With Facebook and others ramping up their monetization efforts, local spend on social media in the U.S. is set to jump 170% by 2016, increasing from $1.1 billion in 2012 to $2.95 billion in 2016, according to the fall update to BIA/Kelsey’s Social Local Media Forecast. The numbers show a slight reduction in the firm’s earlier projections, which had put the compound annual growth rate (CAGR) for local social spend at 28.9% — a few ticks above the newer numbers.
Nevertheless, the fall revisions highlight the same conclusions — namely, that social will play an increasingly important role in the local marketing mix as the big players look to increase revenues. According to BIA/Kelsey’s projections, local social’s slice of the online/digital local media pie will nearly double by 2016, increasing from 4.6% to 7.7% in as many years. The numbers also show that local share of total social media advertising widening from about a quarter in 2012 to nearly a third in 2016.
Like other sectors, the growth in local comes as consumers, and advertisers, are moving to mobile. The report projects mobile social advertising will reach $1.47 billion by 2016, outpacing the growth of desktop advertising by 60% .
“The year 2012 can be viewed as social advertising’s ‘coming of age,’” Jed Williams, an analyst for the firm, said in the press release. “The continued development of native ads, such as Facebook’s Sponsored Stories and Twitter’s Promoted Tweets, and the acceleration of mobile monetization will be the primary drivers of social advertising growth through 2016.”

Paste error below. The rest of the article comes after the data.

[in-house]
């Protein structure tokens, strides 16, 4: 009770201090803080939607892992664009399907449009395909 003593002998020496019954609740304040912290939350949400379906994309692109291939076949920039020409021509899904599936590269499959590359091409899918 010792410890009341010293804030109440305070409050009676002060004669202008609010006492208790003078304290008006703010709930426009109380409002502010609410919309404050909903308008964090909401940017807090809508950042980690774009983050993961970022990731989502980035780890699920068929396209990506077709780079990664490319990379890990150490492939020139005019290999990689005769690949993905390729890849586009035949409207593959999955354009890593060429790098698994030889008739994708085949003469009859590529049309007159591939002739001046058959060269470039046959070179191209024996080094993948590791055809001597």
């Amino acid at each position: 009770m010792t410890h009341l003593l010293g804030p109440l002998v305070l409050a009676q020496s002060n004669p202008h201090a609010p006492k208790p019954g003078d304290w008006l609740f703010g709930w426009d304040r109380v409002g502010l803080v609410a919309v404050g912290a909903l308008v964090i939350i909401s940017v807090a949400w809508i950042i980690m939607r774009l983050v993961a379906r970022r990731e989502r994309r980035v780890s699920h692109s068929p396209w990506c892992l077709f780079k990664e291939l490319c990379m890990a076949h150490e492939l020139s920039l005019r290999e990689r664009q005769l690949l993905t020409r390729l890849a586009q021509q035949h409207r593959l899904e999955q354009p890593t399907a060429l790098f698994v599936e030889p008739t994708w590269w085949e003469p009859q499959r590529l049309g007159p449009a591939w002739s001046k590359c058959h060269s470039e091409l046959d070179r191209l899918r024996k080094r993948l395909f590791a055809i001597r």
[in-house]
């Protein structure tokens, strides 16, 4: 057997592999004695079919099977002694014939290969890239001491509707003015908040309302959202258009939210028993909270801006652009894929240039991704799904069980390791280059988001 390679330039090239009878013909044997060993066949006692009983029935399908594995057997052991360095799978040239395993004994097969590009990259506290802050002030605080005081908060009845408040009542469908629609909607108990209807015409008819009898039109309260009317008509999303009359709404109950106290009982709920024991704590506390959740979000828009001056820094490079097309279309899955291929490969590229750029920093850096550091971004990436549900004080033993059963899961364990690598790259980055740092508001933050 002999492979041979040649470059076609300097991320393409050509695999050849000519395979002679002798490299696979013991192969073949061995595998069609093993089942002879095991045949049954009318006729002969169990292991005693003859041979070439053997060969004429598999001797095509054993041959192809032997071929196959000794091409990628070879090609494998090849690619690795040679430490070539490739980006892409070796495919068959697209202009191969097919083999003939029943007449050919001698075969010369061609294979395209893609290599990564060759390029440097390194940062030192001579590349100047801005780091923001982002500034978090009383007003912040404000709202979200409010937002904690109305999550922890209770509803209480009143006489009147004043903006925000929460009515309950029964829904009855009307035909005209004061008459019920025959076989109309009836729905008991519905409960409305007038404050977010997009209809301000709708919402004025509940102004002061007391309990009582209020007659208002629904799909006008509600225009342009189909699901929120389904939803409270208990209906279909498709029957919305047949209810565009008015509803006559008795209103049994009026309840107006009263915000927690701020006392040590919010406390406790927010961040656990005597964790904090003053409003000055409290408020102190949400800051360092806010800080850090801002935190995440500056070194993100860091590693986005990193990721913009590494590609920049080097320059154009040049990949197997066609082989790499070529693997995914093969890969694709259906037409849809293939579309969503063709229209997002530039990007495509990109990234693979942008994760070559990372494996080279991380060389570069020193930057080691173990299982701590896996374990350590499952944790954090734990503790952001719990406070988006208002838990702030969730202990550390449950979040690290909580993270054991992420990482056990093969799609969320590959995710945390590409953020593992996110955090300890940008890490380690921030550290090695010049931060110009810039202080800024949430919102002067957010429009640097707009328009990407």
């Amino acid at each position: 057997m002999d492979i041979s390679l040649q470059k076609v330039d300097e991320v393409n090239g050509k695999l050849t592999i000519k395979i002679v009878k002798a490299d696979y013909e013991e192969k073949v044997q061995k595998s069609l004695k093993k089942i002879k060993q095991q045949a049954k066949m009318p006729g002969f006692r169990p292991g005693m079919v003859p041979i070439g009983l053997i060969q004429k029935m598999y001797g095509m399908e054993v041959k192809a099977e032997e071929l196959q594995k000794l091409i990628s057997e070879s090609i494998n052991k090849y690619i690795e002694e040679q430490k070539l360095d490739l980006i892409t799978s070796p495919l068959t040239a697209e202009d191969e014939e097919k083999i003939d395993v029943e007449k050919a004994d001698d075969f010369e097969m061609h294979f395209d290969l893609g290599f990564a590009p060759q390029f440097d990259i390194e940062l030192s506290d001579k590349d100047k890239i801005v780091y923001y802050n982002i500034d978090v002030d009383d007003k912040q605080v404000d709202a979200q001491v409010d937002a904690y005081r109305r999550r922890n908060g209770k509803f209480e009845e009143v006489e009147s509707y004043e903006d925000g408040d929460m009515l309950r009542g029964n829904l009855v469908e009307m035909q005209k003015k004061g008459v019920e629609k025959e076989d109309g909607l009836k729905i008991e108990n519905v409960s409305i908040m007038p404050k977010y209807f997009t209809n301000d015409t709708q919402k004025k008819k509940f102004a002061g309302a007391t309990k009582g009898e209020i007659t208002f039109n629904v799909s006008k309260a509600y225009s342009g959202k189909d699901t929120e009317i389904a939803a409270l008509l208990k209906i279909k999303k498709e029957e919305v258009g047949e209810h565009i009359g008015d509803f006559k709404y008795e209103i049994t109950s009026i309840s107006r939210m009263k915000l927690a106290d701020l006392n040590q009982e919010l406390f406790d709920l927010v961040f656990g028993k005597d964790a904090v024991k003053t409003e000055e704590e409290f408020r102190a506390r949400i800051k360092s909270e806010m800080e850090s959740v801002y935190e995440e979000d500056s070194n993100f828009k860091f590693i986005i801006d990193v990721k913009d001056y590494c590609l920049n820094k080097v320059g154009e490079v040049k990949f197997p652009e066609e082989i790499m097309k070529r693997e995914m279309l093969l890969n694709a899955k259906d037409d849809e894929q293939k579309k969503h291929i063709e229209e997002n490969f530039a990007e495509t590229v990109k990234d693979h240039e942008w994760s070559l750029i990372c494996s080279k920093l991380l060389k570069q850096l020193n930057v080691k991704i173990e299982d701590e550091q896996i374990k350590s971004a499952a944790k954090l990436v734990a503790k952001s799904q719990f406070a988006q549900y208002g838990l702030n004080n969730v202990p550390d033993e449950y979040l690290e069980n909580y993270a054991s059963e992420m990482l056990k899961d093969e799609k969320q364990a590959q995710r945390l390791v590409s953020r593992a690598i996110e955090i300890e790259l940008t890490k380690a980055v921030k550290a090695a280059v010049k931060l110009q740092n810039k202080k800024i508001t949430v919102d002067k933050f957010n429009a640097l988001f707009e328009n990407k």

The report remains bullish on mobile, but attributes smaller-than-expected revenues to fundamental ecosystems issues affecting the wider industry. Mobile ads continue to see CPMs that are a fraction of those for desktop, but the overlay of social data on top of intent-driven local advertising could begin to bridge the gap. A handful of reports have surfaced over the past few months, showing marked increases in the performance of geotargeted mobile advertising over nontargeted ads.
Facebook saw big growth in mobile during Q3 2012, with mobile now accounting for 14% of total revenues. The company’s local ad strategy remains unclear, but it will likely continue to flesh out a so-far-unremarkable SMB strategy as investors zero in on mobile revenues as a key metric.
The big question for Facebook is whether it can convince the 8 million SMBs with active Facebook pages to spend money on the kind of social advertising that was previously free. The company recently announced “promoted posts” — a way for business to expand the reach of their content — in an attempt to capture some of the more-hesitant local marketers, but the product has been met with mixed reviews. While the company has pushed a self-serve strategy, adoption of paid products among local advertisers will likely come through third-party channels.
Steven Jacobs is deputy editor at Street Fight.